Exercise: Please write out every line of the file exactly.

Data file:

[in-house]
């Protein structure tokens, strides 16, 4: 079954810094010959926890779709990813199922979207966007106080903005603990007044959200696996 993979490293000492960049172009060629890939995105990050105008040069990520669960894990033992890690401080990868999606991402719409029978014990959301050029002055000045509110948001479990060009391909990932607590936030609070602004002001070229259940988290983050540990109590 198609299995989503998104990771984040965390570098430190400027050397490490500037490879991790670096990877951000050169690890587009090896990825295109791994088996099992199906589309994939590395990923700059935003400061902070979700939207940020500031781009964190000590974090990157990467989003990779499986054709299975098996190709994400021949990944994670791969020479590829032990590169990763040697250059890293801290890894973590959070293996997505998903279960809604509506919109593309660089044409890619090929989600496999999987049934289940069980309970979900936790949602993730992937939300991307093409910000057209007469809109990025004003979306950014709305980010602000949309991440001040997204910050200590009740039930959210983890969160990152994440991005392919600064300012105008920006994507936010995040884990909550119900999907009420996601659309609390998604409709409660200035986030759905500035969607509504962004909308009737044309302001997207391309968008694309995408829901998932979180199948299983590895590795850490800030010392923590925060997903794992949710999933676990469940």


[in-house]
């Protein structure tokens, strides 16, 4: 079954810094010959926890779709990813199922979207966007106080903005603990007044959200696996 993979490293000492960049172009060629890939995105990050105008040069990520669960894990033992890690401080990868999606991402719409029978014990959301050029002055000045509110948001479990060009391909990932607590936030609070602004002001070229259940988290983050540990109590 198609299995989503998104990771984040965390570098430190400027050397490490500037490879991790670096990877951000050169690890587009090896990825295109791994088996099992199906589309994939590395990923700059935003400061902070979700939207940020500031781009964190000590974090990157990467989003990779499986054709299975098996190709994400021949990944994670791969020479590829032990590169990763040697250059890293801290890894973590959070293996997505998903279960809604509506919109593309660089044409890619090929989600496999999987049934289940069980309970979900936790949602993730992937939300991307093409910000057209007469809109990025004003979306950014709305980010602000949309991440001040997204910050200590009740039930959210983890969160990152994440991005392919600064300012105008920006994507936010995040884990909550119900999907009420996601659309609390998604409709409660200035986030759905500035969607509504962004909308009737044309302001997207391309968008694309995408829901998932979180199948299983590895590795850490800030010392923590925060997903794992949710999933676990469940």